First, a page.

Upper Truckee may be wild | TahoeDailyTribune.com

Upper Truckee may be wild

Patrick McCartney

Tahoe Basin residents love their rivers.

In a study of possible Eastern Sierra rivers that could be designated as wild or scenic, the U.S. Forest Service has announced that the public supports giving the Upper Truckee and Truckee rivers special status.

Now, the Forest Service will conduct an environmental study of the proposed designations, said Phil Horning, who coordinates the program for the Tahoe National Forest.

“In many cases, the letter writer had a second house or another connection to Lake Tahoe,” Horning said. “Many of the letter writers expressed a strong feeling to preserve the values of these rivers.”

The Wild and Scenic River Study summarized public response to a proposal to make a seven-mile stretch of the Upper Truckee and eight miles of Sagehen Creek scenic rivers.

But those who responded during the comment period asked the Forest Service to give the Upper Truckee the more exclusive status of a wild river, and also urged the naming of the Truckee River between Tahoe City and Truckee a scenic river.

The portion of the Upper Truckee under study are the relatively undisturbed headwaters above Christmas Valley.

The Forest Service’s Lake Tahoe Basin Management Unit will now have to decide whether or not to pursue a designation of wild for the stretch of the Upper Truckee between the south end of Christmas Valley and the headwaters.

“We are taking a second look at the Upper Truckee’s eligibility in response to the public comment,” said Lisa O’Daly, a community planner with the Lake Tahoe unit.

Horning said the designations would not affect property rights along the Upper Truckee, since it is completely within national forest land. Designations such as wild, scenic or recreational are intended to preserve the status quo, he said.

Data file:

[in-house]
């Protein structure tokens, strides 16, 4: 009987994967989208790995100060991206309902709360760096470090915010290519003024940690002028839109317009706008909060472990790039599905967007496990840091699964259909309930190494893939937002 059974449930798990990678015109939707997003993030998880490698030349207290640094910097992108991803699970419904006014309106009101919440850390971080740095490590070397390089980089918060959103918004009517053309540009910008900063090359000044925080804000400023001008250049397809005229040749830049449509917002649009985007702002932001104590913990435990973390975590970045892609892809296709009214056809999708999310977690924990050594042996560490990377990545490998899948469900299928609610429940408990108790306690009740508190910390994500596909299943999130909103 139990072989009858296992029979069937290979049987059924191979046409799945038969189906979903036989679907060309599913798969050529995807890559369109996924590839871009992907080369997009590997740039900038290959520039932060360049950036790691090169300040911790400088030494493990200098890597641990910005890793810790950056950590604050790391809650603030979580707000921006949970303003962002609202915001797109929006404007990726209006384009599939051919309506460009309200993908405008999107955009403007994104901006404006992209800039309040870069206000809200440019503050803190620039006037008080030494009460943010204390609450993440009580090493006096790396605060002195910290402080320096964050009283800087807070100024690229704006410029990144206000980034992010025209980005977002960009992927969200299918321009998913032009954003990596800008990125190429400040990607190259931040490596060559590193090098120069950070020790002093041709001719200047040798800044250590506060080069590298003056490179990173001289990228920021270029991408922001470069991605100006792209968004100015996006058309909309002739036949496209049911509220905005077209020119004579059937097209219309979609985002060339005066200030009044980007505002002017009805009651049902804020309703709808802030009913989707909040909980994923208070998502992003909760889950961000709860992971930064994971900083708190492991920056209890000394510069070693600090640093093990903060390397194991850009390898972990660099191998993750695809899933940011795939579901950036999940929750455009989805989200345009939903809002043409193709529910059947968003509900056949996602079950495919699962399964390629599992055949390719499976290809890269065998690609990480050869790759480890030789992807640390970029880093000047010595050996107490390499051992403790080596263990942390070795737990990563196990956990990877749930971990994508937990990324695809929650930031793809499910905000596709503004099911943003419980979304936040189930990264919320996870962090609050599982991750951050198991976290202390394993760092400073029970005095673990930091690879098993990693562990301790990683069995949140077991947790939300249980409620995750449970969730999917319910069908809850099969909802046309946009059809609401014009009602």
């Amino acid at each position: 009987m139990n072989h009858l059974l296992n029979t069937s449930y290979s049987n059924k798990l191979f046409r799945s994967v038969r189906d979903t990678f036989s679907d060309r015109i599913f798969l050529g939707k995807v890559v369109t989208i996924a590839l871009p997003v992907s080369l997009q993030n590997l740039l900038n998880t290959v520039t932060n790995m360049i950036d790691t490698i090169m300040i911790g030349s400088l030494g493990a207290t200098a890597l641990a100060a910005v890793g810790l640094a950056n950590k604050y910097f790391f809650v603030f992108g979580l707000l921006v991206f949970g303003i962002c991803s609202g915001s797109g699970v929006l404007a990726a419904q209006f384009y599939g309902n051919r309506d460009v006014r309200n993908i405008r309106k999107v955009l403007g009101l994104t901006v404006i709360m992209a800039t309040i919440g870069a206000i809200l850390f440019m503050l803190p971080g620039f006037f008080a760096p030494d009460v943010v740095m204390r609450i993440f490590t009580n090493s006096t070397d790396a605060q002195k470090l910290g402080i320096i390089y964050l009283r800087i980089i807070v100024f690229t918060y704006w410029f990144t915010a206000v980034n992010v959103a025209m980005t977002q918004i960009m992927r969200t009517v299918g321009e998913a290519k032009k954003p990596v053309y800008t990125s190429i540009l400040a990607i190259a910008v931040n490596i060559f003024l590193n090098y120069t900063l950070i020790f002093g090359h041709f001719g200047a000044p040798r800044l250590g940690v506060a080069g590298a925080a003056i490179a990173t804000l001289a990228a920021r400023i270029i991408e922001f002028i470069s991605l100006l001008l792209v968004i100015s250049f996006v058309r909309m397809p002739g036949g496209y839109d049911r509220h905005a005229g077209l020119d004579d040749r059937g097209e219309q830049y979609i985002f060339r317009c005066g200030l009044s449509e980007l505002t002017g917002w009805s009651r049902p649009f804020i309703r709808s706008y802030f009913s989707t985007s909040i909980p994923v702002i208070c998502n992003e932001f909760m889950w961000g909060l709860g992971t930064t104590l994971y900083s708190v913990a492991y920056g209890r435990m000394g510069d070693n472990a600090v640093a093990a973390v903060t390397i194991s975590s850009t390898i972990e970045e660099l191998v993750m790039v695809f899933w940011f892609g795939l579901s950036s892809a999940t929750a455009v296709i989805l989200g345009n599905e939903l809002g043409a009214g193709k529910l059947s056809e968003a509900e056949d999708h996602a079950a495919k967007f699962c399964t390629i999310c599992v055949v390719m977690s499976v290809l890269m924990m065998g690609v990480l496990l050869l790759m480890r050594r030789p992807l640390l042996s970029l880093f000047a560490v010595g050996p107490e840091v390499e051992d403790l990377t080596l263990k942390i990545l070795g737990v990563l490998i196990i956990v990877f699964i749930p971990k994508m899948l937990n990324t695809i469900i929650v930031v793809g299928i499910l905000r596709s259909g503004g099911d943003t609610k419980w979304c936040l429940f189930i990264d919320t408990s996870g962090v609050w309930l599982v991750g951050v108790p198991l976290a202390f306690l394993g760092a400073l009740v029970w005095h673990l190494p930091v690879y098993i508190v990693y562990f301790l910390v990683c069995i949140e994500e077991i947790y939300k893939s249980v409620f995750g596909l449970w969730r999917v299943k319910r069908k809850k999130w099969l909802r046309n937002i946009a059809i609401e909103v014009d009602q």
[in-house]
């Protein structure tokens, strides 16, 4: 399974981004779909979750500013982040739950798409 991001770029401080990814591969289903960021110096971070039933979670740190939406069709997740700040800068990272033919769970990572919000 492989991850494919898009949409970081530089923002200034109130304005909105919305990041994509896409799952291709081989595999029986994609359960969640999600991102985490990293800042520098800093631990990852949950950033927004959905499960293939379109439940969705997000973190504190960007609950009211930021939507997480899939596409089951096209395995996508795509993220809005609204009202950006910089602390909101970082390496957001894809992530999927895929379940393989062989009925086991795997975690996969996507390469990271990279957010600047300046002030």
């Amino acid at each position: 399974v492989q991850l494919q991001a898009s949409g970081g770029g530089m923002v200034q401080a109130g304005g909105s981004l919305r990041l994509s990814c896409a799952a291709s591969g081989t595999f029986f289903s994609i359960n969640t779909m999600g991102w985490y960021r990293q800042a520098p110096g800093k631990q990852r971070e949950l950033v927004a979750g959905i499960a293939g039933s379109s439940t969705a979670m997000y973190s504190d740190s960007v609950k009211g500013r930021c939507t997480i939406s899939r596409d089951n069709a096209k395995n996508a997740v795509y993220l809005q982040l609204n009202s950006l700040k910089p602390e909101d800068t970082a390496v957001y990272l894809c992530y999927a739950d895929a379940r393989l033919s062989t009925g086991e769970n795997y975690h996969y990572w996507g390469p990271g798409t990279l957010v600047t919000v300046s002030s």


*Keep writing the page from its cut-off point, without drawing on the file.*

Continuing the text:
A designation of wild would bar any new roads, and should not be awarded to a river where there are many roads, logging projects or large campgrounds. A scenic designation would allow more roads, campgrounds and logging, but they would be low-keyed.

Recreational rivers can be intensely logged and have a major highway or major campground nearby.

When applied to the Sierra Nevada, the national Wild and Scenic River Act does not apply to the same type of rivers in other parts of the country, Horning said.

“The East Sierra rivers are a little different,” he said. “Traditionally, wild or scenic rivers are great rivers that are good for rafting and so forth. But you can jump over Sagehen Creek. Here, a wild or scenic river can be a stream that has resource values, interesting native fish or ecosystem value.”

The Wild and Scenic Rivers program began more than seven years ago, and the report released this week evaluated public comment offered in 1994 to the Forest Service initiative. In all, eight Eastern Sierra rivers were considered eligible for special status: Upper Truckee River, Truckee River, Little Truckee River, Independence Creek, Sagehen Creek, Cold Stream and Alder Creek.

Of those, the Forest Service proposed naming the Upper Truckee and Sagehen scenic waters, but the public suggested the Upper Truckee be upgraded from scenic to wild and overwhelmingly supported the Truckee River from Tahoe City to Truckee as a scenic river.

One hitch in naming the Truckee from Tahoe City to the town of Truckee a scenic river is the opposition of the city of Truckee, Horning said. He added that a designation on that stretch of the river would have little value, because of agreements with the Pyramid tribe and downstream water users over water rights.

“That stretch of river is one of the most adjudicated rivers in the world, and our ability to manage it as a wild and scenic river would be very limited,” Horning said.

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